The oldest official counts for ages of western trees are
posted on the OLDLIST maintained by Rocky Mountain Tree Ring
Research Of the hundreds species listed in western US (Audubon
Field Guide), only a handful have "official" cross-dated ages.
For the most part dendrochronologists focus on collecting
samples from long lived trees in order to create long histories
of environmental, fire, archaeological events and sequences. For
this reason there are only a few species that are heavily
sampled. For other species there may be a few samples taken here
or there as part of a larger study. The results of these often
are not published or compiled in any systematic way as they are
not the focus of the research. Until recently the International
Tree Ring database
http://www.ncdc.noaa.gov/paleo/treering.html would not even
accept dendro sequences less than 200 years old. Check on the
current age listings on the OLDLIST website:
http://www.rmtrr.org/oldlist.htm for the most
In the face of this lack of published information the maximum
ages that hundreds of species of trees and shrubs may reach is
virtually unknown, and often misrepresented in various popular
media and field guides. We can help remedy this situation. I
want to collect ages from as many of the other species as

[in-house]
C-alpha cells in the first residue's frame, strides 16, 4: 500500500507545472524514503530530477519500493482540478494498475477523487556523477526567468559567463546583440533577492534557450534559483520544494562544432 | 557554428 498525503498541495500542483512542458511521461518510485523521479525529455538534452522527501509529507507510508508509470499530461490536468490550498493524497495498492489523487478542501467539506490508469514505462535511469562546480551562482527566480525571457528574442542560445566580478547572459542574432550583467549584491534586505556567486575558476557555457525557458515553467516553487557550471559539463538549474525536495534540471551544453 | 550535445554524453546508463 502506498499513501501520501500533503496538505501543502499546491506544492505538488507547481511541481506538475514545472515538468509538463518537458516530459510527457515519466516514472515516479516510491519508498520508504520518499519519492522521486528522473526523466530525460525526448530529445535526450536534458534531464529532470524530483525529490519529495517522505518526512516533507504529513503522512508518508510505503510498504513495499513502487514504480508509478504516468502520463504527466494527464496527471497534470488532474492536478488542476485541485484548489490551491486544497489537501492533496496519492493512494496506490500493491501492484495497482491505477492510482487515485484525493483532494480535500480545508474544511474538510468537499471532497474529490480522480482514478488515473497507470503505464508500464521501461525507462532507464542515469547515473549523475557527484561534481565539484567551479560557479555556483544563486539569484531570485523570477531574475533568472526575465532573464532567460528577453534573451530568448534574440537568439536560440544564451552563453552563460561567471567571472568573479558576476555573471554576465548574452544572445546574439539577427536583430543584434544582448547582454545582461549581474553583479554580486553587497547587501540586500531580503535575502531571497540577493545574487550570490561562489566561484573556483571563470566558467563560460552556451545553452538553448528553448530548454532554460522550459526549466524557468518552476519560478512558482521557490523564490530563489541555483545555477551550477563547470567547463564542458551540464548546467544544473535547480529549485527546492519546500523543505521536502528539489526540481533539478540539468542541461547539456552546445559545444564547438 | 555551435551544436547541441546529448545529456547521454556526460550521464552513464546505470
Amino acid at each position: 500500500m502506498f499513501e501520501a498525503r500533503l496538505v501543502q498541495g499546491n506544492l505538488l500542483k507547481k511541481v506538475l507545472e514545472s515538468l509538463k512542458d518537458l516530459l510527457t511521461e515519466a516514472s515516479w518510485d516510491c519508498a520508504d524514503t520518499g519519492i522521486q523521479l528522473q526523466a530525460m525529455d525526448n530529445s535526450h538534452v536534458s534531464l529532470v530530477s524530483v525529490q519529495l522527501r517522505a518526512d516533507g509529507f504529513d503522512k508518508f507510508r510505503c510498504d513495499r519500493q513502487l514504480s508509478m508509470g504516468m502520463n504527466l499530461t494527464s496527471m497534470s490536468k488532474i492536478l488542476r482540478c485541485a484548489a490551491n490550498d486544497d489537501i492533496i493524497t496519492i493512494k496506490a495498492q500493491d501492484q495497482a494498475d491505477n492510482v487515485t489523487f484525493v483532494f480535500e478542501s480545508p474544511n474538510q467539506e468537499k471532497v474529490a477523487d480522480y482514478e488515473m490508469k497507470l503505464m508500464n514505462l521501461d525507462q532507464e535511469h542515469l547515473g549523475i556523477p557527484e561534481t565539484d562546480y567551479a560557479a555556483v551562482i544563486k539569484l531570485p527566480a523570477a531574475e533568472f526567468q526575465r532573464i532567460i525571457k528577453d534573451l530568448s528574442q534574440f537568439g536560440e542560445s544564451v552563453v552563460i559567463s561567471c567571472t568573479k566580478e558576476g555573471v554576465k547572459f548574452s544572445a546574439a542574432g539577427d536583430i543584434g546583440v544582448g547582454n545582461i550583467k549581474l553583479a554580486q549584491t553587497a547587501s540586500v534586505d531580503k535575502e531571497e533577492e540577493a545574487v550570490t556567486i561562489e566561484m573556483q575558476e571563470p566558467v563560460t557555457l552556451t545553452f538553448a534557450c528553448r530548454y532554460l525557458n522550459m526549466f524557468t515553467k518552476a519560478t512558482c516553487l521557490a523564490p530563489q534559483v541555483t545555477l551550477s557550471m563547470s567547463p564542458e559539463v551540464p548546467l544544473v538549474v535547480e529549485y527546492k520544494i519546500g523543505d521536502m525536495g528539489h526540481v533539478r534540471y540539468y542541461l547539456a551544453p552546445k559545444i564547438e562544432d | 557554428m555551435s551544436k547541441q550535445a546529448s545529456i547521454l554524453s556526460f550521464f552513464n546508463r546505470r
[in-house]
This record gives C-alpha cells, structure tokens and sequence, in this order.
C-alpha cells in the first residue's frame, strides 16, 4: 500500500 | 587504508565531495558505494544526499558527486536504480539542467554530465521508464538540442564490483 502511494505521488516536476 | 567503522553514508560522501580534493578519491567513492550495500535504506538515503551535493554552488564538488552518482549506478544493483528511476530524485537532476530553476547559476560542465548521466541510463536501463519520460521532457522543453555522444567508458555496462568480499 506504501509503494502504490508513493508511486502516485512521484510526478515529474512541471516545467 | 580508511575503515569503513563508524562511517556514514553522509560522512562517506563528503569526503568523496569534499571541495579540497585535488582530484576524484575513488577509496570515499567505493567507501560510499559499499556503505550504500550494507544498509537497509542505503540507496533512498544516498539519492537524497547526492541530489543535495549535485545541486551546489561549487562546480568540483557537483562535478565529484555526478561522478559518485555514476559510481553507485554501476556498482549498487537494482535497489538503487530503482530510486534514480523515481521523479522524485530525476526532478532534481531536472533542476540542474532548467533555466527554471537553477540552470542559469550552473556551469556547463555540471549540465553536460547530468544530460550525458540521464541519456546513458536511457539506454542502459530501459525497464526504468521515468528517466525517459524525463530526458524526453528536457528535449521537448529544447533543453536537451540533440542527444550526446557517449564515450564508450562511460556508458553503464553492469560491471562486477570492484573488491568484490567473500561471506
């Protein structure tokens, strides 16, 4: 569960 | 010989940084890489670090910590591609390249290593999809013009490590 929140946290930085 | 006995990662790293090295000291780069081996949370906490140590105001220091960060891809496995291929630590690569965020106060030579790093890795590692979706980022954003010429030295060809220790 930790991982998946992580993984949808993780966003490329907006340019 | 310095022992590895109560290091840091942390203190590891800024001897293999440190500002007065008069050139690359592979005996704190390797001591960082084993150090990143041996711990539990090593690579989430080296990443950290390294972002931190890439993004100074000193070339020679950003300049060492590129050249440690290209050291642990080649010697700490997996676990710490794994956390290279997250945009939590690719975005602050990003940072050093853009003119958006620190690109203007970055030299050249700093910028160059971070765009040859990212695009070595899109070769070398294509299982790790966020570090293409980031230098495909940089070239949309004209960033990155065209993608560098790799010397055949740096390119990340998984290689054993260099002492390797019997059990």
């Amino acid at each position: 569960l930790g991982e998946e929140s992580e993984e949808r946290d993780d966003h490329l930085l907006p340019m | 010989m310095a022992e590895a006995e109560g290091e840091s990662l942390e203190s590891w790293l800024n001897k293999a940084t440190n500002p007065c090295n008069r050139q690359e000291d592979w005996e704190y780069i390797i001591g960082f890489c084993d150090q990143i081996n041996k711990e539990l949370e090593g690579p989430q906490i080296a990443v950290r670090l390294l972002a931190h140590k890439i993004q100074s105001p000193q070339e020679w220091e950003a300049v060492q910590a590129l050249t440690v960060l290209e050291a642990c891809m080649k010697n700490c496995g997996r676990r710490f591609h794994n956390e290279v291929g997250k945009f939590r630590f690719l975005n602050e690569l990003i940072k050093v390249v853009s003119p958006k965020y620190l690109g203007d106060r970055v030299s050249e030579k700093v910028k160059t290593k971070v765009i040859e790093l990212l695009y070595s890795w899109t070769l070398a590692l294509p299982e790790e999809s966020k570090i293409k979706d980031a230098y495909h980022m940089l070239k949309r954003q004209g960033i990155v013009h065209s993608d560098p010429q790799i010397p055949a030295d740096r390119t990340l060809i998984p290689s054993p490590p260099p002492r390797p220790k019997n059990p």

possible from ring counts on stumps and cores. So I am asking
WNTS members count everything you find, write down your
information on where, when, who, and how and send them to me.
At this stage the primary goal is to collect ring count ages
from trees, shrubs and vines in western United, Canada, and
To be included are:
1.. Any ages from species not currently on the OLDLIST
2.. Ages that exceed or approach the ages for the species on the OLDLIST
3.. Ages that represent great age for the species.
There are some inherent inaccuracies with ring counts. There may
be false rings or missing rings, but these limitations are
understood within the context of the methodology. They are
trivial compared to the degree of error in field guides. Better
age range information will be valuable when considering the
ecology and history of the small patches of old growth we are
finding and documenting.
For foresters and field people there will be a tenancy to not
count rings on some stumps because you "know" there are older
examples out there that you have seen. However at this point,
there is such a paucity of good numbers, I would encourage you
to count what you find. If we get older counts later so much the
better, but the goal now is to get something more reasonable.
Along access roads there may be shrub-sized species, cut that
are not normally harvested. Numbers for these species would be
A next step for the project, and one that can begin
simultaneously, is the use of all collected data, both for "new"
species and for old, to plot the ages known for various forests,
and forest sections. This will allow a development of a
beginning geographic data base of the age of various forests,
and allow us to better understand and investigate the age
structure of forest we are visiting and investigating.
I have created a table on the WNTS website: http://www.nativetreesociety.org/dendro/wnts_max_ages.htm
in order to compile this information. To jump start this
project and to add the first species to the list is a 70 year
old by ring count Poison Oak vine by Mario Vaden.
(Mario, where was this vine located?)